“You’d be surprised at how many Deltas work on Capitol Hill today,” says Rep. Marcia L. Fudge.
The sorority has been a through line of the Ohio Democrat’s career. She first came to Washington in 1999, as a favor to her friend and Delta sister Stephanie Tubbs Jones, who had just been elected to Congress.
Now Fudge holds the same seat as her former boss and has served in the House for more than a decade. That wasn’t the plan, but it seemed like the best way to honor Tubbs Jones, who died suddenly in 2008 after suffering a brain aneurysm.
When she looks back to her days as a staffer, Fudge sees a few things that haven’t changed since then. For one, she says, “there are many, many qualified people of color who never get an opportunity outside of offices of people of color.” As for her Delta Sigma Theta network, it is going strong, and now includes six other sitting House members. “We have very, very strong bonds,” she says.
Q: How did you come to work for Tubbs Jones?
A: I actually worked with her before she came to Congress. When she was the [Cuyahoga County] prosecutor, I worked as her finance director.
I was like, “I don’t want to go to Washington,” but because we had been friends for a very long time, I said, “Look, I will come and I’ll help get your office set up.” That turned into being her chief of staff for a year.
Q: How did she convince you to come along, other than the bond of friendship?
A: [Laughs.] That was what she used, the bond of our friendship. It was like, “I got this orientation, someone needs to go with me, will you just go with me?” And I said yes. You know, that’s what friends do.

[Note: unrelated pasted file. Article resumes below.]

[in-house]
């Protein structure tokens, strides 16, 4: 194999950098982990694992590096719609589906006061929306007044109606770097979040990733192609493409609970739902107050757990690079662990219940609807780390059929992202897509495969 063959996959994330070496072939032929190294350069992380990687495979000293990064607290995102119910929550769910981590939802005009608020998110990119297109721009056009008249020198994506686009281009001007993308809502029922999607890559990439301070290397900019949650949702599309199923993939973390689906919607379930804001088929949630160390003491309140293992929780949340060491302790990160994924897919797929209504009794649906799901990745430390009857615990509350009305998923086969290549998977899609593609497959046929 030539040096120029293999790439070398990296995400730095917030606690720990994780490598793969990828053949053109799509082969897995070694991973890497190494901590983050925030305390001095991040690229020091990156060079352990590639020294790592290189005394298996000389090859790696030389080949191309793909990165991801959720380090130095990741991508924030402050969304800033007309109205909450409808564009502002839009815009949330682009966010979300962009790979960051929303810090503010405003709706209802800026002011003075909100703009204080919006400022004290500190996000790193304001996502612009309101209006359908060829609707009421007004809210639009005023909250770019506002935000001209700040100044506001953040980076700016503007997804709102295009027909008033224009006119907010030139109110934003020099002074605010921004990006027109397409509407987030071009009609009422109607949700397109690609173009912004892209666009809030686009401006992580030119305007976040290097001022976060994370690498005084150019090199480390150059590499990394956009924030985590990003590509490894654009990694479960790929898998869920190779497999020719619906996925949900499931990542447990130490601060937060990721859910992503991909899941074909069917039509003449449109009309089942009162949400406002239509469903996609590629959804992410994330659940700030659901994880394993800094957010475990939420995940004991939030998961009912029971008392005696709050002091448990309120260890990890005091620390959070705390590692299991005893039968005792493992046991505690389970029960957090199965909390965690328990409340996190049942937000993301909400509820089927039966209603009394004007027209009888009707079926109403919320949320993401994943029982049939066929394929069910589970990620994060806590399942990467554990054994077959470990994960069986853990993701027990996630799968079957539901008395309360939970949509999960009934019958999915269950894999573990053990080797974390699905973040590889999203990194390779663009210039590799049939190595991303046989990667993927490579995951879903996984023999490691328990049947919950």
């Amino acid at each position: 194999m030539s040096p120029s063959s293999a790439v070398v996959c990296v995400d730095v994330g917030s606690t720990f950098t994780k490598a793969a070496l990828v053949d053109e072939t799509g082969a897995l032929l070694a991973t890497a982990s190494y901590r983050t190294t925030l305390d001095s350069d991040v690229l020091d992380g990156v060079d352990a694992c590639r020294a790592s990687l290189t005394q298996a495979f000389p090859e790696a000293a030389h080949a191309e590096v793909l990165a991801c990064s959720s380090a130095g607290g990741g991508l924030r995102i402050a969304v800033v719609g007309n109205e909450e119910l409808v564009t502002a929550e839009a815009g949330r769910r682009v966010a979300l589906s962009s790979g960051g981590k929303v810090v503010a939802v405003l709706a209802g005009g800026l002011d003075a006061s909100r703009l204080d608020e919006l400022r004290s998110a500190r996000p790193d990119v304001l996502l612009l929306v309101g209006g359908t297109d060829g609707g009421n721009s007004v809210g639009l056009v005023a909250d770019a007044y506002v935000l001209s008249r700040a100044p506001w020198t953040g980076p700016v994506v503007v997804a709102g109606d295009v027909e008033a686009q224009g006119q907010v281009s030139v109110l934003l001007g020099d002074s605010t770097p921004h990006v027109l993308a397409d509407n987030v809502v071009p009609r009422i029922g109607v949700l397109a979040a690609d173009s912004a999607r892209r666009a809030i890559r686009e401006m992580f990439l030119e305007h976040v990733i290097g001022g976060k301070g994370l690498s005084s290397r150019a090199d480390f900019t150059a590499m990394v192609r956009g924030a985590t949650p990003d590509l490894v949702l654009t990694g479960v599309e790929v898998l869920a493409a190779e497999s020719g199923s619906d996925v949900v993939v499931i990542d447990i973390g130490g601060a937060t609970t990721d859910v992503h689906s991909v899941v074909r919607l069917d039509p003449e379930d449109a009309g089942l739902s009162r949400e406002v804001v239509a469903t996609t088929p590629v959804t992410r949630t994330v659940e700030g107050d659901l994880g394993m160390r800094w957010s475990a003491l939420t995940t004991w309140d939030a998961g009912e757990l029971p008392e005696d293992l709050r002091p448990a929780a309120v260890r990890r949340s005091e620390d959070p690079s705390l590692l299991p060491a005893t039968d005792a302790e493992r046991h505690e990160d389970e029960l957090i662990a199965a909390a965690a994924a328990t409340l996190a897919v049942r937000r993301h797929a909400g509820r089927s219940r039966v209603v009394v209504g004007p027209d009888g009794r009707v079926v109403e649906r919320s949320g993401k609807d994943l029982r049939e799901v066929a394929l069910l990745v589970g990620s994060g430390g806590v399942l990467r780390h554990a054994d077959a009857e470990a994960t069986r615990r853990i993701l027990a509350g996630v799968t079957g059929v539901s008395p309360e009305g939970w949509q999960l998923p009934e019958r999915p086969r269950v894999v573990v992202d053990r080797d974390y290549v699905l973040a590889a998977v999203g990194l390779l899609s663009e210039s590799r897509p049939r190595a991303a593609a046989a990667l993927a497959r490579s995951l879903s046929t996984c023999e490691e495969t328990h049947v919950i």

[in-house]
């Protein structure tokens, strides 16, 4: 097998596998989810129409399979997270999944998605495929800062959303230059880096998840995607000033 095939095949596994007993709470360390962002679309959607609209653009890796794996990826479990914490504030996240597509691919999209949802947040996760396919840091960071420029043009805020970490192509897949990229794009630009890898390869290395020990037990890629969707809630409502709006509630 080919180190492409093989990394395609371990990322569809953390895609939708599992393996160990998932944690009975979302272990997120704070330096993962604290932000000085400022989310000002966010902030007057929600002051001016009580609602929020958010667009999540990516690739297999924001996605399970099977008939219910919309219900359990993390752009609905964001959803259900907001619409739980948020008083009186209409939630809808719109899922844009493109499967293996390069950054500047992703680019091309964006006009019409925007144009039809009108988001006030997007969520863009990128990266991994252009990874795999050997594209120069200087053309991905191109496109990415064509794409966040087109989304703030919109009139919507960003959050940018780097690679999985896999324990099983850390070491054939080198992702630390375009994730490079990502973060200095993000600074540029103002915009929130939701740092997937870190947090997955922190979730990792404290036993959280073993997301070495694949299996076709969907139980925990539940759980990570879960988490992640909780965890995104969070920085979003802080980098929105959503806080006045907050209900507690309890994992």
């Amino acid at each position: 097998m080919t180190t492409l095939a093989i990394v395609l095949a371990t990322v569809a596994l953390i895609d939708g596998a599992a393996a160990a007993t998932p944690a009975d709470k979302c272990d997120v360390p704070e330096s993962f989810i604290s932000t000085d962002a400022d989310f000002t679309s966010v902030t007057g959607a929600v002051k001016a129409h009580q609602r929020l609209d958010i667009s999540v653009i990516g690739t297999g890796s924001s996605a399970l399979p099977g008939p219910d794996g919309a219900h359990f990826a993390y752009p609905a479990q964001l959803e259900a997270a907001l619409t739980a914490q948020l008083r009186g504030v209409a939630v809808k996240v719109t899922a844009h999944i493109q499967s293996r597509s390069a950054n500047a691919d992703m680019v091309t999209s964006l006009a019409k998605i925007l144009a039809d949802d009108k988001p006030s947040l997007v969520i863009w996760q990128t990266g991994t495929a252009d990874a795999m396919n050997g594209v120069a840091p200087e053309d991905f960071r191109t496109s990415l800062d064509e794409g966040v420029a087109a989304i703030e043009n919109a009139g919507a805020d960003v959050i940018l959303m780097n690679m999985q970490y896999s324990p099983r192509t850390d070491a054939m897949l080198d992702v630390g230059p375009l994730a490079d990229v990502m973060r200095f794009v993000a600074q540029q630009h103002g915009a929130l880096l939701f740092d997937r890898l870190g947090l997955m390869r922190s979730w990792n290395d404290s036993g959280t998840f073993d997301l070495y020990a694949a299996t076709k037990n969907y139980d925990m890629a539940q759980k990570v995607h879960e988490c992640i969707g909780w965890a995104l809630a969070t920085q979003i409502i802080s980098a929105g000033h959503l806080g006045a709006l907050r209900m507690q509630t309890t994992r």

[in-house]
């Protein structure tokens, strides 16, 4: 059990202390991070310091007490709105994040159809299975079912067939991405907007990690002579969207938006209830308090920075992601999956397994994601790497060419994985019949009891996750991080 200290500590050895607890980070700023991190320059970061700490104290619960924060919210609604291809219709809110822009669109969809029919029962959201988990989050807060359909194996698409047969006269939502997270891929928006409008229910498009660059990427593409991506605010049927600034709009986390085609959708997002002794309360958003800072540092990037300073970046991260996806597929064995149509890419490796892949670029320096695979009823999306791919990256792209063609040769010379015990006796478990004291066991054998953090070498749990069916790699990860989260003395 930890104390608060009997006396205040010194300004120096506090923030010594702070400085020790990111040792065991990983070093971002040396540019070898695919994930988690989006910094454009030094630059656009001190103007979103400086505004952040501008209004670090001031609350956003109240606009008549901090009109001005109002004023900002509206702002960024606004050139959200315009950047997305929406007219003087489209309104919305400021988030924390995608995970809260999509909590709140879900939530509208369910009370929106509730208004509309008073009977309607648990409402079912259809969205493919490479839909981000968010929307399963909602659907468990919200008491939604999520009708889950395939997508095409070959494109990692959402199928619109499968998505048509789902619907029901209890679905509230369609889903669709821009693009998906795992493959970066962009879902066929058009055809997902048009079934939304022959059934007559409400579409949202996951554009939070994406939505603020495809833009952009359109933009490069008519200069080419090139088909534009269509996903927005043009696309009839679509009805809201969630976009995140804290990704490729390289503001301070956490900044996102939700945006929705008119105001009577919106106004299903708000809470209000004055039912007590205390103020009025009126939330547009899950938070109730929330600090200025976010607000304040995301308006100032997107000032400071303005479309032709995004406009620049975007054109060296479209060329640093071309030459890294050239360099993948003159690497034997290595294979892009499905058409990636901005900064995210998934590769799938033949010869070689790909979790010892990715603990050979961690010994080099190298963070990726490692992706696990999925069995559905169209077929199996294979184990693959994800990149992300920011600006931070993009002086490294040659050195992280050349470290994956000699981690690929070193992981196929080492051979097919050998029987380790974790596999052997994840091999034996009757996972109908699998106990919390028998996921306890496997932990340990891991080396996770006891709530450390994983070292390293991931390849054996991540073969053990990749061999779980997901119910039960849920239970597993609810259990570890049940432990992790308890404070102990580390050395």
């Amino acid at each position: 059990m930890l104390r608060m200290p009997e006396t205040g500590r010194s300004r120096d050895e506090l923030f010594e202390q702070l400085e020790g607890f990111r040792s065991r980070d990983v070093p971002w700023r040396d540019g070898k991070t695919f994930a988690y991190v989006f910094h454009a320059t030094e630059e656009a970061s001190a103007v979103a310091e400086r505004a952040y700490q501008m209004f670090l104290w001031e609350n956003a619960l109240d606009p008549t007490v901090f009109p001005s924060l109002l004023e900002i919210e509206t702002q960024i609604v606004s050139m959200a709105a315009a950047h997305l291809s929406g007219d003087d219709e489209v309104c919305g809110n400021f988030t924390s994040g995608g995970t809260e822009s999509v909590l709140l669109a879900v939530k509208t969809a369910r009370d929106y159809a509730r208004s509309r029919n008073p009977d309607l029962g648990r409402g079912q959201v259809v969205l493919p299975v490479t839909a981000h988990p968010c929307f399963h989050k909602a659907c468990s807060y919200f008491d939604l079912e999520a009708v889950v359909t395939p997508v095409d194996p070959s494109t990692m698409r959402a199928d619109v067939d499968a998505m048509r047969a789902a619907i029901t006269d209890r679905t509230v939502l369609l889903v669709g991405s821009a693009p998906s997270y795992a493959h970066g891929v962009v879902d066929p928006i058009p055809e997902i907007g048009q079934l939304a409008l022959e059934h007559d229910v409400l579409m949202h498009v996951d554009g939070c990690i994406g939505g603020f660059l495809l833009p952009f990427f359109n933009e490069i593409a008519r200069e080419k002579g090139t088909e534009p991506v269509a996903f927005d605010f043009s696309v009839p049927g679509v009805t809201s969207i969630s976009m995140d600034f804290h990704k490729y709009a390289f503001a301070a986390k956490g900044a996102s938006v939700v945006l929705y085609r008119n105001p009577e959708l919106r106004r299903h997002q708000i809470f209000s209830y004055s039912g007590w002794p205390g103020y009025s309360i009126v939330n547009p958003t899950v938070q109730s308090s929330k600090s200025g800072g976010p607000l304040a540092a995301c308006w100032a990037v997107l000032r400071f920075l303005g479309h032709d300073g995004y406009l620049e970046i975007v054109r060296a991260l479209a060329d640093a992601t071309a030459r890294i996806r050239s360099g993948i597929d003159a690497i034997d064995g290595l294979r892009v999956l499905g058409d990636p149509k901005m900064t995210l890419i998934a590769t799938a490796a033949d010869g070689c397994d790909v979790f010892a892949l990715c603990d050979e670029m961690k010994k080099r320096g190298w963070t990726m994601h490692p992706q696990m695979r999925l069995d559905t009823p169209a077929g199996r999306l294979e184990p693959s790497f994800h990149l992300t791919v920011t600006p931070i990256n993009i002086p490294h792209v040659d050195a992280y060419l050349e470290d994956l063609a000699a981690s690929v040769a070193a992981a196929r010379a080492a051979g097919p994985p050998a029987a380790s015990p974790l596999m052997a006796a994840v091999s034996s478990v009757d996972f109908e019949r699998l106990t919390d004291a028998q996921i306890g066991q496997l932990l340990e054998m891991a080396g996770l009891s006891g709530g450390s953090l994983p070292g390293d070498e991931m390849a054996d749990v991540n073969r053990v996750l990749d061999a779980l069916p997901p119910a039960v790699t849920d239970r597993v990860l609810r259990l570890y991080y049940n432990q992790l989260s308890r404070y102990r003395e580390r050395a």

Q: She was the first African American woman elected to the House from Ohio. What was that like for you as a staffer?
A: She had gone through a fairly rigorous process within our community to be selected as the person we wanted to replace [former Rep.] Lou Stokes, who was a legend in his own right.
I helped her staff the office, found housing, all of the things that you do when you come in for the first time. She was the only Black person in her class — as was I, when I [later got elected].
We knew that there were not large numbers of us, but never thought about it in a staffing way, because we came in and found staff and got up and running very quickly.
I’m certainly not happy as I look at where we are now, knowing that we have such a large representation of people of color in the House — not certainly as many in the Senate as I would like — but with the numbers we have in the House, you would think our overall numbers in the House for hiring of minorities would be better.
Q: Do they reflect the districts they’re representing?
A: Not necessarily. But I don’t know that that’s the standard by which we should be judging who you hire. Certainly you want people from your district, people who are comfortable with your district. But so many people of color never even get an opportunity to interview in offices that are not minority-run offices.
Q: How do we improve those opportunities?
A: This term, we now have an Office of Diversity and Inclusion in the House. [There’s] a list of people of color who have particular skill sets, kind of like an employment bank. We put it in place, but to me, it still seems to be business as usual. I don’t know that it’s been very effective.
Q: What’s some advice you hear Hill staffers get that’s actually not very helpful?
A: I don’t give any unhelpful advice. [Laughs.]
Let me say two things that I very much pride myself on. I’m a tough boss. Especially as I take young, inexperienced people, and even some who are mid-range, I try to prepare them for their next job. I try to make them stronger at what they do. I try to give them a well-rounded experience, because I always want somebody to say, “Where did you come from? Who trained you?” I take great pride in that.